For the most part, my knowledge of East African cooking has been limited to the injera-based delights of Ethiopia, the cuisine that has become part of Washington’s DNA. Without question, a few of the Ethiopian tibs dishes I’ve had over the years arrived fresh off the grill, but none had the kind of deep steakhouse char found on Onyona’s goat. And none had that bonus roll in oil.
When I finally talked to the owner about the dish, I was quickly given a lesson in Onyona’s take on Kenyan cooking at his little beige space just behind a Shell station: There are few hard-and-fast rules as he combines the spice blends of his native country with whatever flavors and cooking approaches he thinks will create a satisfying dish. That goat wet fry freely mixes the Maasai tribe’s love for grilled meats with a technique usually reserved for kabeji, an East African dish of pan-fried shredded cabbage.
Kenyan cuisine already is a mash-up of the various influences that have muscled their way into the country, whether those of nomads (Maasai), colonialists (Brits) or indentured servants (subcontinental Indians brought over to build railroads). The menu at Swahili Village is a kind of treasure hunt for international flavors: The beer list includes not just Tusker, the pale lager from Kenya, but also dark, roasty Guinness. The entrees section features not only the kind of fried fish that Onyona ate in his hometown of Homa Bay, on the little finger of Lake Victoria that pokes into Kenya, but also a garlic-heavy curry chicken and a full head-on tilapia topped with a sweet, acidic masala sauce.
Even elements that, on first glance, look woefully out of place apparently have a home at the Kenyan table. Like that pile of chopped tomatoes, onions and cilantro sitting next to my plate of succulent grilled “steak bites.” By the looks of things, you’d swear someone in the kitchen had been reading too many Rick Bayless cookbooks. But Onyona informs me that Kenya has its own version of pico de gallo, called kachumbari, and Kenyans won’t eat grilled meats without it. They believe the condiment helps prevent gout, he says.
You’ll have to excuse my rather academic interest in Kenyan cuisine up until this point. It’s been a while since I last stepped foot into such a restaurant. I can tell you the exact date, in fact: It was Jan. 20, 2009, that meat-locker-cold day when Barack Obama was sworn in as the 44th president of the United States. That afternoon, I had wandered over to Safari DC on Georgia Avenue NW, where there were no birther debates. They were celebrating, hard, for the man with Kenyan blood in his veins.
Safari DC closed less than a year later (and was recently resurrected as more of a pan-African outpost), but it wasn’t until I entered Swahili Village that I experienced the same gentle pulsating energy that I had found at Safari. It’s not clubby in its intensity, but it’s not family-sleepy either. It straddles those worlds with the kind of good humor captured only in the best neighborhood restaurants catering to immigrants so far away from home. In an L-shaped room outfitted with vibrant paintings of African life, as a friend and I split an ice bucket of Tusker beer (five to a container, so you can fight over the last bottle), I felt as if I had been granted honorary Kenyan status for the evening.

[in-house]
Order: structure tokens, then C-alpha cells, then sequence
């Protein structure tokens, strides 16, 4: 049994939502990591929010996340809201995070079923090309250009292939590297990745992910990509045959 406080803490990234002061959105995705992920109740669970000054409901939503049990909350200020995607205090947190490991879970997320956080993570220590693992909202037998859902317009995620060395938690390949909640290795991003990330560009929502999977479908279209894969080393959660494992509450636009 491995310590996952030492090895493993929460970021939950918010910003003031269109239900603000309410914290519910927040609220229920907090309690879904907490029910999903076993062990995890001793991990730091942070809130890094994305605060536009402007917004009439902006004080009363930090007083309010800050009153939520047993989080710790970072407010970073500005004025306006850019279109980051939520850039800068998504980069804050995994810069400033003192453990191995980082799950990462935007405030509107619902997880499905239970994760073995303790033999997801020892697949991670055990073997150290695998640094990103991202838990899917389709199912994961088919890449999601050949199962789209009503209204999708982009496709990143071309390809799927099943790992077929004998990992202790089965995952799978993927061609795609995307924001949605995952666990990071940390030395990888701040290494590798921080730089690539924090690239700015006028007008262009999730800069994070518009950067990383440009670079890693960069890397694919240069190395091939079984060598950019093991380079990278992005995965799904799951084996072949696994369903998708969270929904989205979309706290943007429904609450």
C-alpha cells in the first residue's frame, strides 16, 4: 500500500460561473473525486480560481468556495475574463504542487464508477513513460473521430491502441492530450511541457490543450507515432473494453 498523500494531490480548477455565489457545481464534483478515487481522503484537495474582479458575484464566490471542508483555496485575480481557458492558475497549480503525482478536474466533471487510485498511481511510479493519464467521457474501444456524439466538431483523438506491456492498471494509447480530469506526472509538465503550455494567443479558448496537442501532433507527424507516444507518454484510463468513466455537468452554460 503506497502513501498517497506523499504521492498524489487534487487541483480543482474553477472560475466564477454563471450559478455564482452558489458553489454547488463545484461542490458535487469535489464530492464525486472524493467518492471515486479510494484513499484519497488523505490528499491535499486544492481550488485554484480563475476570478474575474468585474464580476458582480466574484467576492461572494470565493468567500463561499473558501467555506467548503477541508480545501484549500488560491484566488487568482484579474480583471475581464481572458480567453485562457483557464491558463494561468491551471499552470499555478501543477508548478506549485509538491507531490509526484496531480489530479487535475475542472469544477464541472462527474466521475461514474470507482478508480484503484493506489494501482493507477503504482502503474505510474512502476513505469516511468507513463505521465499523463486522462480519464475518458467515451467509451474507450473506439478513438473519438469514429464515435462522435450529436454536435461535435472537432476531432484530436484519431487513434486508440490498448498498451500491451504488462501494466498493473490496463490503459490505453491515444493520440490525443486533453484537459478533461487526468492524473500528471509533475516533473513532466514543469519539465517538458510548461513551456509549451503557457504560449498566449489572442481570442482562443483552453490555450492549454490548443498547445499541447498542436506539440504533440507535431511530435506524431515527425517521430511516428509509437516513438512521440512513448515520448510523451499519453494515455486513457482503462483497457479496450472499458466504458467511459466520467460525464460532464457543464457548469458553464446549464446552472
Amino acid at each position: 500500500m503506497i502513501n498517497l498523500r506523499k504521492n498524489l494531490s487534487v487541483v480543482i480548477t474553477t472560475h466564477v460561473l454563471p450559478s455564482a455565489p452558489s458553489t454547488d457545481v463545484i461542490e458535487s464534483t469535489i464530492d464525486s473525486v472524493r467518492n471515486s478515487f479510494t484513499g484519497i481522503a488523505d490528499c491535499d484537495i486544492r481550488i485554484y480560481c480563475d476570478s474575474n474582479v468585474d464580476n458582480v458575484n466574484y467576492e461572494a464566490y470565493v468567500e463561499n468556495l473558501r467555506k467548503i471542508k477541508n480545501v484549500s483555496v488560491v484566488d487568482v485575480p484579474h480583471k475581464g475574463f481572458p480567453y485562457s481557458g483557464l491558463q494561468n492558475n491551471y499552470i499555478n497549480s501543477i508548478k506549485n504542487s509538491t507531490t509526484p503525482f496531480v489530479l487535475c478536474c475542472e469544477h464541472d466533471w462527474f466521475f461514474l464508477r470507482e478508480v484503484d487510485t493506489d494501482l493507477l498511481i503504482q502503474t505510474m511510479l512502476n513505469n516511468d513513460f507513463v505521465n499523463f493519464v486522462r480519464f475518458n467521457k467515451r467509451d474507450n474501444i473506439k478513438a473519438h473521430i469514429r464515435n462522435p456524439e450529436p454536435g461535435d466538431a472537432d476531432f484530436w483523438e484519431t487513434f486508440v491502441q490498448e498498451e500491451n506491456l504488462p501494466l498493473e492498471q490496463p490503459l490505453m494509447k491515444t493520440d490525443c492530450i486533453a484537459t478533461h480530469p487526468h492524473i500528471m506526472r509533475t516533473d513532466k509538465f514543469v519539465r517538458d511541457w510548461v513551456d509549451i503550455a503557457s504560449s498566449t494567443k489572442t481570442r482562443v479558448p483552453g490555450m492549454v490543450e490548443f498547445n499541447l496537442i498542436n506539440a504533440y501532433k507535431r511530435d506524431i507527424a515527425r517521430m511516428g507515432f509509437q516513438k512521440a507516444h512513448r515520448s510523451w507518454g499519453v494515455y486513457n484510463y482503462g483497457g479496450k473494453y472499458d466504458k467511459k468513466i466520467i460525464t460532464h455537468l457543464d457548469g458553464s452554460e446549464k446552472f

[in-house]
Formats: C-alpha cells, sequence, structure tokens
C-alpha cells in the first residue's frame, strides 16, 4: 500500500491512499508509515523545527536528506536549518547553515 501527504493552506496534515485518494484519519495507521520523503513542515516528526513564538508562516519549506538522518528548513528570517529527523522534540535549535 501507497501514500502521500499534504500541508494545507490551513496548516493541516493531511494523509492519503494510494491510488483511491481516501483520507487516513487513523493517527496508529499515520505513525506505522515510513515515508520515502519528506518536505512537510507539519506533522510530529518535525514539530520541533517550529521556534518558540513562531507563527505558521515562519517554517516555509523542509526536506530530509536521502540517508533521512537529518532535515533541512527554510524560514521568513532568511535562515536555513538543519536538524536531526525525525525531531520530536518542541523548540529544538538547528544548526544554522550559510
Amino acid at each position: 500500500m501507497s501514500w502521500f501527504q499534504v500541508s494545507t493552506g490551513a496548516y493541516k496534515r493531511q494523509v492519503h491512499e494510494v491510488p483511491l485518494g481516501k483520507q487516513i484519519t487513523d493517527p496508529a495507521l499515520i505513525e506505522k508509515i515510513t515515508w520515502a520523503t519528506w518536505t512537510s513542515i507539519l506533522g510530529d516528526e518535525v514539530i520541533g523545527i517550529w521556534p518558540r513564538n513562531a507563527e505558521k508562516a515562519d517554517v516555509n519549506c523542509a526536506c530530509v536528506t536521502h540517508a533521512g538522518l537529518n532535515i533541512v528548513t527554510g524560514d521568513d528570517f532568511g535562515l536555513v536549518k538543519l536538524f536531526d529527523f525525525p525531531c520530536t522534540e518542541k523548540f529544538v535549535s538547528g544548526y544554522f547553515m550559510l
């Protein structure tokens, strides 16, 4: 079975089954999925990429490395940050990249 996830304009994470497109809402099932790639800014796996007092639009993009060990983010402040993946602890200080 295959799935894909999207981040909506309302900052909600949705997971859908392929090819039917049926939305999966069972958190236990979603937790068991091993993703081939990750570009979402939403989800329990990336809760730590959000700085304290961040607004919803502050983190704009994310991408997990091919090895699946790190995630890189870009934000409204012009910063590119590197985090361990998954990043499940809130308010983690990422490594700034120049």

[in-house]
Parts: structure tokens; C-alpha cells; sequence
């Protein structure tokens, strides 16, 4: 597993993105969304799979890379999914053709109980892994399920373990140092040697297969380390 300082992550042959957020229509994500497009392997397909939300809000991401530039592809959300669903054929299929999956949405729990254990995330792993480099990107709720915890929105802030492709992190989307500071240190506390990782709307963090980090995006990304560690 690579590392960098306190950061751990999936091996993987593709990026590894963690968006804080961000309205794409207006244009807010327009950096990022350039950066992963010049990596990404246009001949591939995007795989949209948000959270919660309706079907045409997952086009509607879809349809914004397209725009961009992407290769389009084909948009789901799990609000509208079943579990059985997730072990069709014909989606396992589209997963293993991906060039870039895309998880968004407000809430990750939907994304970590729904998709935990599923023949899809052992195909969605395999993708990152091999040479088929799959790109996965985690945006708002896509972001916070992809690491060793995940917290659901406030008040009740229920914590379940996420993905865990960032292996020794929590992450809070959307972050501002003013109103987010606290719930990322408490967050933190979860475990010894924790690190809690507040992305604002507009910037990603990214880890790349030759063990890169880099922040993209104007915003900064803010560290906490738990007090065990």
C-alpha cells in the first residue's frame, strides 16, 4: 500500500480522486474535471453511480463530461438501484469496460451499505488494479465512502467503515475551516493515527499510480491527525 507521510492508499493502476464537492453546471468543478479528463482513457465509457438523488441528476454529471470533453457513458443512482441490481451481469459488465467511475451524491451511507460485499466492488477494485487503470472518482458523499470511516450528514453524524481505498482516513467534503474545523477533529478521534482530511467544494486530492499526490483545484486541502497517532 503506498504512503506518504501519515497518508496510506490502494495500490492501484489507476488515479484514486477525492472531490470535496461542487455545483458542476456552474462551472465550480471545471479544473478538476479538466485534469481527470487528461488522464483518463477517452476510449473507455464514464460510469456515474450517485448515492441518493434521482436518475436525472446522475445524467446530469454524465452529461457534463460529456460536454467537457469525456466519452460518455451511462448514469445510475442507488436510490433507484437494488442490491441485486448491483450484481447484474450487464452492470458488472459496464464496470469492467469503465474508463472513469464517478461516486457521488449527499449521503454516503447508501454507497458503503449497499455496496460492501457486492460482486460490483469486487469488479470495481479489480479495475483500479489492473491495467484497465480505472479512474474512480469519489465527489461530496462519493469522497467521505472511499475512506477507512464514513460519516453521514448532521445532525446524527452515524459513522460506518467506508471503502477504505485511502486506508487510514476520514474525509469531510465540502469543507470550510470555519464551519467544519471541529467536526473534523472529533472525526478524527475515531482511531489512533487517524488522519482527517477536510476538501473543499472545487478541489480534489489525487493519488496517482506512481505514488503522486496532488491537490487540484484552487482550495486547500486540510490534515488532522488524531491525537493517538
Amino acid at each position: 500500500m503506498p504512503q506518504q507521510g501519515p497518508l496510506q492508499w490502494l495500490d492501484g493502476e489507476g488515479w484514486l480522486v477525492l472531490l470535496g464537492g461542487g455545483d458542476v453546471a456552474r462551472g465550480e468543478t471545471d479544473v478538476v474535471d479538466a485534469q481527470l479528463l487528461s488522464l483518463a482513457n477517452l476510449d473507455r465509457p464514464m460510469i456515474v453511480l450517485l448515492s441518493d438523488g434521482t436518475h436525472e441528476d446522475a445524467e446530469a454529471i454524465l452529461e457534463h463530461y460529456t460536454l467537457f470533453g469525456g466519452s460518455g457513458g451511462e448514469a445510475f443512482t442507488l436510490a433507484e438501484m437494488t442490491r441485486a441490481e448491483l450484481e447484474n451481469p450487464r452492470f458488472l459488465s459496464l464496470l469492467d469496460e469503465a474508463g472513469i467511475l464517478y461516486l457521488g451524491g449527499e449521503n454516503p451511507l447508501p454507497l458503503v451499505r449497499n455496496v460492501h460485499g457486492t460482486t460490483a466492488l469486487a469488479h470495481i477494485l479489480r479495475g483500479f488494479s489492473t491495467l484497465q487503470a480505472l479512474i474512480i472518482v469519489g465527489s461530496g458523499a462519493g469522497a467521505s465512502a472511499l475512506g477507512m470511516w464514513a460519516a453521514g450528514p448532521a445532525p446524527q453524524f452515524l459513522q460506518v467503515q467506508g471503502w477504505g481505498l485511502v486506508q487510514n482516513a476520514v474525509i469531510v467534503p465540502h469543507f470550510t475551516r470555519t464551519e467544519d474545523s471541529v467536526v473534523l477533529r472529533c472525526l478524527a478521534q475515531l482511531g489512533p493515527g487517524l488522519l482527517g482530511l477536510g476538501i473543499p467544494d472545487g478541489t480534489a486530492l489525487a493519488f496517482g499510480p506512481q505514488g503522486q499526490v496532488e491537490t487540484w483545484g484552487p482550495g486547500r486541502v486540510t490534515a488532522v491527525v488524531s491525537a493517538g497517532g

It’s easy to feel expansive when you’re digging into Swahili Village’s now-you-see-them, now-you-don’t samosas, each stuffed with ground beef fragrant with a spice blend that Onyona imports from Kenya because it’s too difficult to replicate the exact mixture in the States. Or the Kenyan-style sausages, the lush links that remind me of British bangers. Or the ghee-ful chapati flatbread, so perfect for wrapping pieces of grilled beef or dipping into a goat soup loaded with chunky vegetables and decades of culinary assimilation.
The lone alarm at Swahili Village is reserved for the appetizer known as bhajia, a basket of bland fried potato discs. Fortunately, they’re served with a tiny container of habanero-laced sauce. The condiment’s heat will radiate throughout your mouth and nasal cavities long after you’ve swallowed it, the burn as pleasant as a beam of sunlight shining through a cold window in winter. The sauce is also one of the few things here that’s not authentically Kenyan.
“The West Africans love hot peppers,” Onyona says. “We’re sort of evolving to cater to that group, too.”